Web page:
Emissions be damned, Audi will bring the noise.
In these economic times of emissions regulations and sensibility, massive engines are becoming a dying breed. Even the mighty Audi R8 V10 is rumored to be adopting electrification in its next generation. While Audi goes full force with new electric models like the e-tron, it isn't ready to let the fire-breathing internal combustion die off without a fight. The 2.5-liter turbocharged five-cylinder motor in the RS3 and TT RS is one of our favorite engines and among the most unique on the market today. Audi has pioneered the five-cylinder engine for over 40 years and has no plans to discontinue it in the near future.
Speaking to WhichCar, head of Audi Sport, Oliver Hoffmann, talked about how the upcoming Euro 7 regulations might hinder certain engines like the five-cylinder (which is internally known as the DNWA). Certifying engines for Euro 7 "is more difficult, but it's not just a question of how difficult it is," Hoffmann explained. "For EU7 we have concepts for all our engines, but it's just a matter of how much money [we] have to spend to reach the targets. For the five-cylinder, we have a very, very, good concept to reach those standards."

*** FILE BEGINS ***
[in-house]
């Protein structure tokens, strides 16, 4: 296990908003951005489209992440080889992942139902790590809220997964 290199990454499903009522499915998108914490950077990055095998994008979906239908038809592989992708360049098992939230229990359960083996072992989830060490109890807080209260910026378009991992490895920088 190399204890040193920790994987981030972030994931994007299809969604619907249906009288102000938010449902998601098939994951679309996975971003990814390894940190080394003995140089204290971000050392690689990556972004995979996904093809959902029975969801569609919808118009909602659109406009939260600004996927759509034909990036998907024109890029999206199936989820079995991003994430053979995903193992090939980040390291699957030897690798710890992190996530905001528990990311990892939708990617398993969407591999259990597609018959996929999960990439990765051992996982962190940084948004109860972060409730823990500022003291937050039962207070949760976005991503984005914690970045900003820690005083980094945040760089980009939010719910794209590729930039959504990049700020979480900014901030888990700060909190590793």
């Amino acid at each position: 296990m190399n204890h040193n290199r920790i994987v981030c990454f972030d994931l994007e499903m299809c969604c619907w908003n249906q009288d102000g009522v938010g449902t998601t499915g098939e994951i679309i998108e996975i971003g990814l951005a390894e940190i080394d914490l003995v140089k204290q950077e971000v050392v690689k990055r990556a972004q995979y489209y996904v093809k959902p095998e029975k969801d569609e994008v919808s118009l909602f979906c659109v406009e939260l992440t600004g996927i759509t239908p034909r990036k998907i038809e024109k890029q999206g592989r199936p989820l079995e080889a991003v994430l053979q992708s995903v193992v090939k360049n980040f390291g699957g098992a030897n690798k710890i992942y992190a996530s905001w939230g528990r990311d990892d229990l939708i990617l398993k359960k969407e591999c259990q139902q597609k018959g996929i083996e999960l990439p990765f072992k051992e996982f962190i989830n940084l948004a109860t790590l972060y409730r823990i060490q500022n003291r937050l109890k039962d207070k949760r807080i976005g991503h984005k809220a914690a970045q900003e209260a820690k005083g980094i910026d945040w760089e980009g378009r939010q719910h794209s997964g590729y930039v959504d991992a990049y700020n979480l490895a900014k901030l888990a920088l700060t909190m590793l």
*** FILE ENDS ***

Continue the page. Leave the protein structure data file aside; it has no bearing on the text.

Audi recently refreshed the TT RS and is working on the next-generation RS3, where the 2.5-liter five-cylinder is expected to produce well over 400 horsepower. A next-generation RS Q3 is also rumored and several Volkswagen test mules have been spotted using the DNWA engine.
Audi product planner Annette Möllhoff said "For us, the five-cylinder is so strongly combined with the heritage of Audi. Every time we launch a new model with the five-cylinder, we get the feedback that 'we are so happy you stick to that engine and don't downgrade to the four-cylinder.'" Audi's five-cylinder produces one of the best, most unique, exhaust notes of any modern engine and we'd love to see the VW Group use it in more vehicles.